Anyone watching these programmes will know that the competitors and experts are themselves auctioneers and in their day job they attempt to screw every last penny from the buyer yet they beg unscrupulously when wearing their buying hat.


    But they are very much a cause of the problem explained by Ron and I have many experiences that I could relate if there's enough interest.

  • What TV programmes? Unless you watching QVC. I wouldn't call people shopping for a bargain as begging. They just don't want to be ripped off and many folk are actually trying to save or simply can't afford any more. People are not stupid they know how much they are being ripped off because they see how much the shops can afford to sell things for and still make a profit during the sales like Black Friday etc. It would be wise for the shop to give a discount if asked rather than let the customer walk out the door with nothing. A small profit is better than no profit.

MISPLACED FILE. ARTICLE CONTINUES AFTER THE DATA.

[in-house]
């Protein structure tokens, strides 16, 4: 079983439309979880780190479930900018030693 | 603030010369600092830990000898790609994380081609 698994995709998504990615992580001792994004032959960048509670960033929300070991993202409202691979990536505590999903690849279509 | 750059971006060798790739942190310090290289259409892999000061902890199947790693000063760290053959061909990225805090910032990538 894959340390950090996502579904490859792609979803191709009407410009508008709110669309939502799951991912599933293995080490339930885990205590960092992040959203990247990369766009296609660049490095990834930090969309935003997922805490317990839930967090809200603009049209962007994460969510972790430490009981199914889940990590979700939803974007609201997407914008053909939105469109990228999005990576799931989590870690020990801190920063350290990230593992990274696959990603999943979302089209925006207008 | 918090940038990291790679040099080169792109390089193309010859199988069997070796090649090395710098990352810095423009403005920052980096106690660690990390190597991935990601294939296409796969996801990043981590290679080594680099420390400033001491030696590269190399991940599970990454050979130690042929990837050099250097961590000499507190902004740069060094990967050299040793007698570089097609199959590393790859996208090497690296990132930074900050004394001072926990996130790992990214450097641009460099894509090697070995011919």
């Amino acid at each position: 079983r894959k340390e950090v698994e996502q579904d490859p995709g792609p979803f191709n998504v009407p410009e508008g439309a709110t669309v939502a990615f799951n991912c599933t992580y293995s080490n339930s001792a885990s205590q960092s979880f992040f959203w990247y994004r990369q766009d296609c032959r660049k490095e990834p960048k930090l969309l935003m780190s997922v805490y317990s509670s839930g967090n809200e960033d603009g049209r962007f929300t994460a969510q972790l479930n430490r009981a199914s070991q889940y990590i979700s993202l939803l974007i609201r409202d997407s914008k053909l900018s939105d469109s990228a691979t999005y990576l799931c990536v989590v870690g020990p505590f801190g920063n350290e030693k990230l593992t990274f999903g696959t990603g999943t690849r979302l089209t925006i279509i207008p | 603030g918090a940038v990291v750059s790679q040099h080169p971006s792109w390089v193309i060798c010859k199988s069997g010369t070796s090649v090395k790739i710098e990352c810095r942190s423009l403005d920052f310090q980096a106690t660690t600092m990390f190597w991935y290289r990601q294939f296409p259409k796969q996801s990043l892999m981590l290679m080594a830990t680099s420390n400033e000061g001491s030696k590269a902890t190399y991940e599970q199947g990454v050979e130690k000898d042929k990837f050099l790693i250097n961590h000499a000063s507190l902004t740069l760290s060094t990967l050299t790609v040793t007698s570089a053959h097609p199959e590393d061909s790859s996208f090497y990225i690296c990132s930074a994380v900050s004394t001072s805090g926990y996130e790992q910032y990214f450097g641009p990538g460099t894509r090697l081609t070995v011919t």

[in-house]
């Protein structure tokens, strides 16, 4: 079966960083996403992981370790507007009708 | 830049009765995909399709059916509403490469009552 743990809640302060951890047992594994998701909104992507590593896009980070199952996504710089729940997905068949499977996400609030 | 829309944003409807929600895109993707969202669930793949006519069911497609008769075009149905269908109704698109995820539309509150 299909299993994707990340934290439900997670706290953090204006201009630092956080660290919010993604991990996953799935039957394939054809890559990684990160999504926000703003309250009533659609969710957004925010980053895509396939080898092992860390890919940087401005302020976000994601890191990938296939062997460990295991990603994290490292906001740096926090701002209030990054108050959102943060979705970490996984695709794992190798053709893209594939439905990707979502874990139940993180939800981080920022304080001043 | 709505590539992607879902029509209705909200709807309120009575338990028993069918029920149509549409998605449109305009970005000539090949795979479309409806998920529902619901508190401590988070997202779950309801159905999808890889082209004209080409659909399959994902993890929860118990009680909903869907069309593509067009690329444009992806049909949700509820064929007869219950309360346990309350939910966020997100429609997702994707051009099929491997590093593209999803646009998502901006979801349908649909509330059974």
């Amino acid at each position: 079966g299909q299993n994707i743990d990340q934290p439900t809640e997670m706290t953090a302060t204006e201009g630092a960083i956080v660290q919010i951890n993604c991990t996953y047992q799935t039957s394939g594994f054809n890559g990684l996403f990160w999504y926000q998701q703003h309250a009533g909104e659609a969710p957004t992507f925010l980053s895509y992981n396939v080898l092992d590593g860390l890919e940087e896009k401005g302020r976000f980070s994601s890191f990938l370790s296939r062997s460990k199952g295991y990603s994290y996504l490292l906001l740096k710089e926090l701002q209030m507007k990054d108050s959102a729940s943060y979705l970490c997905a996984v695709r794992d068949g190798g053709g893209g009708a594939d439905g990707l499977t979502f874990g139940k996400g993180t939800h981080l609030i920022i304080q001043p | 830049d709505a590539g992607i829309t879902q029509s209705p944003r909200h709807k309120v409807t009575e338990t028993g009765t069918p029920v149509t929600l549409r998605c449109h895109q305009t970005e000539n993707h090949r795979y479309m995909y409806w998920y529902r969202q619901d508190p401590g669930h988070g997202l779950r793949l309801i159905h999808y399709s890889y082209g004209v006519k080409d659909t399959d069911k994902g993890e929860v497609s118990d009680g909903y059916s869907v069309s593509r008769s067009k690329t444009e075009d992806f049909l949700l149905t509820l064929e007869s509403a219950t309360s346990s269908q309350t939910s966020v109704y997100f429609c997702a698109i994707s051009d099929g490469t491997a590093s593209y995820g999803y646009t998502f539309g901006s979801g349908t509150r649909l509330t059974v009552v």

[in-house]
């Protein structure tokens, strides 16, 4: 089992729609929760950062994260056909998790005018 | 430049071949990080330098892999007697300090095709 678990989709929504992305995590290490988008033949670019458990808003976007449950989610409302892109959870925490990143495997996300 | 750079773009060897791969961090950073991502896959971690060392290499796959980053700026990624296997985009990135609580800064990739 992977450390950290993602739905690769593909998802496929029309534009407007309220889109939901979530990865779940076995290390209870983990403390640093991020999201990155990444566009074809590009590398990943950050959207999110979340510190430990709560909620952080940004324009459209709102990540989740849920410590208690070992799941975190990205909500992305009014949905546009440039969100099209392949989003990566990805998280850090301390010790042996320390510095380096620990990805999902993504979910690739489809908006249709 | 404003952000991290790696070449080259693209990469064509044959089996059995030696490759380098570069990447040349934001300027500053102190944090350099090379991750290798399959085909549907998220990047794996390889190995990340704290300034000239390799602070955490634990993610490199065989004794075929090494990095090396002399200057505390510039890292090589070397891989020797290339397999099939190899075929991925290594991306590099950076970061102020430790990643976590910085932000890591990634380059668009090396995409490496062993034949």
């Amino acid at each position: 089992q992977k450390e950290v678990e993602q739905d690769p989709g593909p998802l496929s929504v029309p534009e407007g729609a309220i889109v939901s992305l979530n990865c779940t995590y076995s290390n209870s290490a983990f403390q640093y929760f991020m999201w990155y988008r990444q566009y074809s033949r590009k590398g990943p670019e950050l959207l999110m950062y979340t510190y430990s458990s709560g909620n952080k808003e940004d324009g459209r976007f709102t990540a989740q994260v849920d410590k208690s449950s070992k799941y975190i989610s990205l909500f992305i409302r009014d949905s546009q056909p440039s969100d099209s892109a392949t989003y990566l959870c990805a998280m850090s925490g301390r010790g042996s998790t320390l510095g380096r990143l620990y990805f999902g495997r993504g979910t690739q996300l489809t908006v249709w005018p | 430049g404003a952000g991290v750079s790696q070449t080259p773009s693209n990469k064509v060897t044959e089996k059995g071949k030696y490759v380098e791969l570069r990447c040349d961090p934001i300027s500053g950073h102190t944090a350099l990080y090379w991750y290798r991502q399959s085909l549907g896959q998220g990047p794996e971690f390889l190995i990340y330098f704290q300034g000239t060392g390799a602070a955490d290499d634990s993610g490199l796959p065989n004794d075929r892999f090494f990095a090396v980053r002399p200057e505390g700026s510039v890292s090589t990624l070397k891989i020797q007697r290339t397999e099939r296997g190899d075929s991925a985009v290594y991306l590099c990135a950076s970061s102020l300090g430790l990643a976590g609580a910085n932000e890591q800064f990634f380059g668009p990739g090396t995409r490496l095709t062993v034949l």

As for the charity shops most folk shop there for cheap goods because they are poor. But charity is not a charity as much as it's a tax free business. Charity workers can earn a fortune. Not the folk on the shop floor so much as more often than not they will be on minimum wage or volunteers used for slave labour. The customers are a charity case much of the time. The majority of folk don't shop there thinking they are supporting the charity. They just want cheaper goods. An old woman living on a basic pension can't afford Next, Gap, Dorothy Perkins or whatever so they go to the charity shops. Thrift stores as they call them.

  • volunteers used for slave labour

    Volunteers are hardly slave labour, they choose to do it, that's what volunteer means, I certainly don't feel like a slave, also charity's raise money to fund research that's what BHF does at least, research into heart and circulatory diseases, such as stroke, vascular dementia and diabetes, and also provide support for people with those. Looks like you need to do some research I suggest google is your friend try typing in British Heart Foundation there website will provide you with a whole load of information you might even learn something, if its not too much effort for you. :rolleyes: